A prince, Machiavelli wrote, must be both lion and fox. All our great presidents have embodied these two seemingly contradictory qualities.
Lincoln's resoluteness sustained the Union through the Civil War, but he kept his armies in the field through shameless political maneuvers. Franklin D. Roosevelt's buoyant confidence -- and blatant political manipulations -- carried the nation through depression and world war. Indeed, James MacGregor Burns entitled his FDR biography ''The Lion and the Fox.''
Machiavelli's criteria may fit a campaign in which voters express so much cynicism. We have certainly seen plenty of dogged determination and political craftiness this year. So if we're only looking for grit and guile, maybe any these three guys will do.
Our great presidents, however, have done much more than display tenacity and cleverness in pursuit of personal ambition. They also have shown a lion's courage and a fox's cunning in the service of selfless goals and noble ideals. Machiavelli instructed his prince with the right metaphors, but in the wrong spirit. His cynicism seems more characteristic of a Nixon than a Lincoln or a Roosevelt.
The Great Emancipator could be ruthless and sly, but he harnessed those talents to the high purposes of the Gettysburg Address and the Second Inaugural. Roosevelt used his jaunty fearlessness and backroom savvy to achieve in government the simple moral principle Endicott Peabody had instilled in him at Groton School: that we all have a responsibility for the welfare of our fellow human beings.
As I get ready to cast my ballot next week, I'm looking for something beyond courage and cunning. Roosevelt called the presidency ''pre-eminently a place of moral leadership.'' Who has the requisite qualities of heart and spirit?
George Bush doesn't. He seems to lack any internal core of principles to guide him or us through difficult times. He has taken opposing stances on abortion and civil rights, on new taxes and voodoo economics. His positions seem to depend solely on his own temporary political interests. His flip-flopping mocks his campaign themes of ''values'' and ''trust.'' As Bill Moyers says, Mr. Bush is the most cynical man in American politics.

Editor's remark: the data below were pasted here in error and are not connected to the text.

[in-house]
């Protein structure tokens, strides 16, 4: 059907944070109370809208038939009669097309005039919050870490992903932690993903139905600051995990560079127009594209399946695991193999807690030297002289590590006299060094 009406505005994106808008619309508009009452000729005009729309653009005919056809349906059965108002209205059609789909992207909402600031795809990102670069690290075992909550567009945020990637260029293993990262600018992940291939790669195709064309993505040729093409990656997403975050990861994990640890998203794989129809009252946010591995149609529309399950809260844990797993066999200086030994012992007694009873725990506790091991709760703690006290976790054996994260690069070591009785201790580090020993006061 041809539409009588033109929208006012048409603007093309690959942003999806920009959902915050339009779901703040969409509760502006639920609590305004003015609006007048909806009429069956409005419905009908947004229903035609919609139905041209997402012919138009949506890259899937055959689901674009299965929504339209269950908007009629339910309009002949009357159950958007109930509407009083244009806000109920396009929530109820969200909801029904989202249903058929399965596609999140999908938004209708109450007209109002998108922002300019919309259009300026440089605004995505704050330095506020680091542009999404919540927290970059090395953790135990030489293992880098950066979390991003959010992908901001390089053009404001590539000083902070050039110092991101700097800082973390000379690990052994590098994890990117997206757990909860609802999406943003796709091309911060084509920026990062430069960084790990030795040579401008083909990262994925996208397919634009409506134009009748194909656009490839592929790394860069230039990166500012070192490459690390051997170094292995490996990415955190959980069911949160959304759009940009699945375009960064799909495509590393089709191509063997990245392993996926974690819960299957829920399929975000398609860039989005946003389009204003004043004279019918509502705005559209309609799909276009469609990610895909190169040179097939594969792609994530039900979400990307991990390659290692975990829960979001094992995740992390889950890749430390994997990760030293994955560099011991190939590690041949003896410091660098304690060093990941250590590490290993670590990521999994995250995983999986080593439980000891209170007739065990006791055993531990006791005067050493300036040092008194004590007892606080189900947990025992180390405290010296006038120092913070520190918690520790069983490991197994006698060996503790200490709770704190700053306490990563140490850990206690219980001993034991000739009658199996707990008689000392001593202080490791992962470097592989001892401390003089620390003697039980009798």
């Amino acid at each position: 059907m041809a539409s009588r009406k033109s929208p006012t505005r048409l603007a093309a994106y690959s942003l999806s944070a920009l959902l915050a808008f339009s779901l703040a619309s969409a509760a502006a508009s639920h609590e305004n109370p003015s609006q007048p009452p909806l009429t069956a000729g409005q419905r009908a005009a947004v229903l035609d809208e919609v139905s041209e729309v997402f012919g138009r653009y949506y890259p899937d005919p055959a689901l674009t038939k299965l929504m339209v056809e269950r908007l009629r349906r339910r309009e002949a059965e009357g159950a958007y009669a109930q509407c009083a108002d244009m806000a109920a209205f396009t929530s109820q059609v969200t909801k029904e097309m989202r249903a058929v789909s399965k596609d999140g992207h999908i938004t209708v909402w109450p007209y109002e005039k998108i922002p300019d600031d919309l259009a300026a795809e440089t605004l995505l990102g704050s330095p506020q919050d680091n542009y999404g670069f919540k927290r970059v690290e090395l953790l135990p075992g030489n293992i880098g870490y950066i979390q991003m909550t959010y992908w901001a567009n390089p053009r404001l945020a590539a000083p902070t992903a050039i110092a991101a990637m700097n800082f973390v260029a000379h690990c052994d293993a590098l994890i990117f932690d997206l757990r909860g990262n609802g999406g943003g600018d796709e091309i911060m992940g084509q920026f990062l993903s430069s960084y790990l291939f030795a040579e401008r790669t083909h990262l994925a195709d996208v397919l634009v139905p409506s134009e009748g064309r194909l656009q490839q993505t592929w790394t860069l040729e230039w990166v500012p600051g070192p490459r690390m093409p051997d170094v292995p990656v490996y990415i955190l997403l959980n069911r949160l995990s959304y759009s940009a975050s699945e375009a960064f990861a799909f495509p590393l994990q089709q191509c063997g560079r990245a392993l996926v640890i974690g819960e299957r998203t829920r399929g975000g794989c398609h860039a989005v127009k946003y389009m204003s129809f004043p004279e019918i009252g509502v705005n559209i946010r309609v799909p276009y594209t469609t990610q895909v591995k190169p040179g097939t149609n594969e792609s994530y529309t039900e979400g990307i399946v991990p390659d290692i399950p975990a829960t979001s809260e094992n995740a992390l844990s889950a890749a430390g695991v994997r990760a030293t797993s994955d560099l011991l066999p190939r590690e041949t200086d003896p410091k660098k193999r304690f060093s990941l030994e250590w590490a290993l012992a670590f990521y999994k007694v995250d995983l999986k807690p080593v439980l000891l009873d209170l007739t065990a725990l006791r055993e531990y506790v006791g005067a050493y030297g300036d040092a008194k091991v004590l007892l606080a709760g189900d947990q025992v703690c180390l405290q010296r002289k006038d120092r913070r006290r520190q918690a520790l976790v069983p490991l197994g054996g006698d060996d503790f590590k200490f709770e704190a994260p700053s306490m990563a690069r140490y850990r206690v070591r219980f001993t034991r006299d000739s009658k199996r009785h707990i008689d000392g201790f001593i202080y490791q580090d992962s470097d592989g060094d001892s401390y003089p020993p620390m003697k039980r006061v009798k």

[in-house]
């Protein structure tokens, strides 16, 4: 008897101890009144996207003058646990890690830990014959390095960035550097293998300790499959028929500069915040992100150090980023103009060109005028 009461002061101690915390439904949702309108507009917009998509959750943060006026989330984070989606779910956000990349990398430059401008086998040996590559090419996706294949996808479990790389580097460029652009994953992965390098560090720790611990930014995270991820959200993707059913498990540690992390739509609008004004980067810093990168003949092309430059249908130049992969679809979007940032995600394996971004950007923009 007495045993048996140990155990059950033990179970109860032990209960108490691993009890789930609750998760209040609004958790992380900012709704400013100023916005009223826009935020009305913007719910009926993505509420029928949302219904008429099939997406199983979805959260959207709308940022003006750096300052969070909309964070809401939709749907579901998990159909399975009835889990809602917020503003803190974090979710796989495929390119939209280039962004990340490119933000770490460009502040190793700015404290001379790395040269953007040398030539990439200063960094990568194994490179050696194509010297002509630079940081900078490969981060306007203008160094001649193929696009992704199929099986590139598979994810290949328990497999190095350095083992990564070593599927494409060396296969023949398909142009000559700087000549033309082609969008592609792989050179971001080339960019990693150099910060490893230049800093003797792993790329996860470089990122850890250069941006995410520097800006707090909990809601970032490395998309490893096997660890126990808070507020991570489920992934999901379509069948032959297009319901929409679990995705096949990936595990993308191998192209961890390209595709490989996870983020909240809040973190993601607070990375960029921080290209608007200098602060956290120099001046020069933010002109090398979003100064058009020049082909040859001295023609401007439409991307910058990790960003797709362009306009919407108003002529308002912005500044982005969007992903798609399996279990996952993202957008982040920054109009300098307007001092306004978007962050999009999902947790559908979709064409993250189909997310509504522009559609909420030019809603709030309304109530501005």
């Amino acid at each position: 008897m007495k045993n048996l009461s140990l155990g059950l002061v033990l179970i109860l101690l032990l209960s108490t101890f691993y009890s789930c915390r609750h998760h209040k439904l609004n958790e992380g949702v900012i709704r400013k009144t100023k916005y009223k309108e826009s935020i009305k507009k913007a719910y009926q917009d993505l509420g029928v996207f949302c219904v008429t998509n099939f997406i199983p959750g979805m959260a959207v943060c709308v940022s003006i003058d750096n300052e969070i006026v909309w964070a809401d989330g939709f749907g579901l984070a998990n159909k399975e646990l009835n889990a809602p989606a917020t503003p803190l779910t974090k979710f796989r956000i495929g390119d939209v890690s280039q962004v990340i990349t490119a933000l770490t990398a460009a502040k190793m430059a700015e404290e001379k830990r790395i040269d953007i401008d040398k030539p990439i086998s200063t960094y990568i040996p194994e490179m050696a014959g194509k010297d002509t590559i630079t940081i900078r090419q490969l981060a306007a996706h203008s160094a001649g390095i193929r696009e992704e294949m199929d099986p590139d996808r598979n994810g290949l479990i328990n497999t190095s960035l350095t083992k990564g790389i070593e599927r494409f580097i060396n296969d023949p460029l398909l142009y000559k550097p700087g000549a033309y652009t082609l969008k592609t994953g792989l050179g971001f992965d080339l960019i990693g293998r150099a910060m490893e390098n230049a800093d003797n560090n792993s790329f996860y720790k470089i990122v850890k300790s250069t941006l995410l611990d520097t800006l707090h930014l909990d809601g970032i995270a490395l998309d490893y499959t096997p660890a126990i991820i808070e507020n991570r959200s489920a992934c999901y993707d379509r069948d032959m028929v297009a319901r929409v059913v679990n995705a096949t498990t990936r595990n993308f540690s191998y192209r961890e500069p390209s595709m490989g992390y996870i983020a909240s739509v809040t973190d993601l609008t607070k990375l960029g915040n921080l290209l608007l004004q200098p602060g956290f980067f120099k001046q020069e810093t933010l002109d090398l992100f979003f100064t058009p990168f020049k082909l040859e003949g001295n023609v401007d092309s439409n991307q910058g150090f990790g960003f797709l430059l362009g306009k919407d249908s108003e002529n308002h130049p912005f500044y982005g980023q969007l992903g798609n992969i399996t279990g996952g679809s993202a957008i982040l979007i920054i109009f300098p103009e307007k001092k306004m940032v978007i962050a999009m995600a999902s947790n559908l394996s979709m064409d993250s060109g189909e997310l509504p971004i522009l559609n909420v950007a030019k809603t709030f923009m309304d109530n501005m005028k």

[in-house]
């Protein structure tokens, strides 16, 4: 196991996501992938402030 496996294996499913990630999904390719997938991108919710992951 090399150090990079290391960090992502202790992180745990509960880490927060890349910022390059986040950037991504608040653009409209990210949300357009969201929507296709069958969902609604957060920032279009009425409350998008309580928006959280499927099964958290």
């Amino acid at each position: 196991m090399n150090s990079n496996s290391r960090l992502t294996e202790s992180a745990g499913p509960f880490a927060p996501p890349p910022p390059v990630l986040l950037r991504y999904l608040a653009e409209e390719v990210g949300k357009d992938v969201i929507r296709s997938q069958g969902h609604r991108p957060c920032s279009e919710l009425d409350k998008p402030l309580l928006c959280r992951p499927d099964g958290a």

The absence of any principled compass has even cast Mr. Bush adrift in foreign affairs, supposedly his field of expertise. His triumph in the Persian Gulf War turned to dust with the revelations that he had first armed and then tried to appease the tyrant Saddam Hussein. No true champion of democracy would have made those blunders.
Nor does Mr. Bush deserve the personal credit he so grandly takes for the final defeat of communism. The wall was crumbling before he ever took office. It fell after 40 years of stalwart bipartisan American resistance which began with Truman and Vandenberg and ended with Reagan and Nunn.
In fact, ironically, President Bush tried to prop up Mikhail Gorbachev when that leader wanted to hold the Soviet Union together and preserve the communist system. Mr. Bush kept supporting him long past the point by which he had been discredited and abandoned by Boris Yeltsin and the other advocates of traditional American values -- national independence and democracy in the former Soviet republics.
Ross Perot hasn't shown the needed qualities of the heart either. He withdrew because he didn't think he could win. But he didn't anticipate his supporters' disillusionment. He re-entered the campaign only because his vanity couldn't stand the humiliation of going down in history as ''the Yellow Ross of Texas.''
In contrast to these two men, Bill Clinton as governor of Arkansas has demonstrated a sustained dedication to the conviction that government has the responsibility to ensure the general well-being of its people. He seems to care. His fascination and facility with programs and policies reflect that spirit. He has pulled his poor state up from near the bottom in job creation, income growth and education.
No one seems to doubt Mr. Clinton's cunning. But his character is in question for vacillations far less serious than Mr. Bush's fluctuating positions. At the same time Governor Clinton has not received the credit he deserves for political courage. He braved the wrath of Arkansas teachers to require accountability as a part of his education-reform program. He has been a leader in guiding the Democratic Party away from the failed agendas of its reactionary liberal wing.
We've had four years of Machiavellian leadership. Lacking a principled center, it has led us into decline at home and confusion abroad. Our next president must have the cunning of the fox -- but in the service of the lion's purposes. He won't be able to achieve that balance unless he has a lion's heart.
Tim Baker's column appears on alternate Mondays.